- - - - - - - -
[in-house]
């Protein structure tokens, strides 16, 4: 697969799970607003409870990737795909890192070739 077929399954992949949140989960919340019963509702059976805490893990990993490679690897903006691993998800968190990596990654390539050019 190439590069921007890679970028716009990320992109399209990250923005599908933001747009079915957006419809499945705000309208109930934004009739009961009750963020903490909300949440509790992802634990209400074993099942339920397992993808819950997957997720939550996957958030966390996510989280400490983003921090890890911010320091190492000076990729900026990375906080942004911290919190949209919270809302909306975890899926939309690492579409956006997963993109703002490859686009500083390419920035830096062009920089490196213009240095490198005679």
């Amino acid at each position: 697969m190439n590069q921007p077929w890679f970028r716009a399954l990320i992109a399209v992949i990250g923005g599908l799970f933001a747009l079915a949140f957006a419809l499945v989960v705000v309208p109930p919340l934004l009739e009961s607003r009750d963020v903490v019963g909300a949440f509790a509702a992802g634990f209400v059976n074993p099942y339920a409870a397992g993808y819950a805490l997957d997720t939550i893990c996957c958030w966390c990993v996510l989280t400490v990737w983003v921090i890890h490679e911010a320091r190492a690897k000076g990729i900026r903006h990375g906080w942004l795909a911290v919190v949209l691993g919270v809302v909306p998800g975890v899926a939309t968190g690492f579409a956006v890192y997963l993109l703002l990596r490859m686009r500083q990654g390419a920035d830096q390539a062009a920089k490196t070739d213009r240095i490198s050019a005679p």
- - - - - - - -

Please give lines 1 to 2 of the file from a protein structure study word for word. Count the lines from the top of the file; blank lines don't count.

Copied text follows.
[in-house]
């Protein structure tokens, strides 16, 4: 697969799970607003409870990737795909890192070739 077929399954992949949140989960919340019963509702059976805490893990990993490679690897903006691993998800968190990596990654390539050019 190439590069921007890679970028716009990320992109399209990250923005599908933001747009079915957006419809499945705000309208109930934004009739009961009750963020903490909300949440509790992802634990209400074993099942339920397992993808819950997957997720939550996957958030966390996510989280400490983003921090890890911010320091190492000076990729900026990375906080942004911290919190949209919270809302909306975890899926939309690492579409956006997963993109703002490859686009500083390419920035830096062009920089490196213009240095490198005679």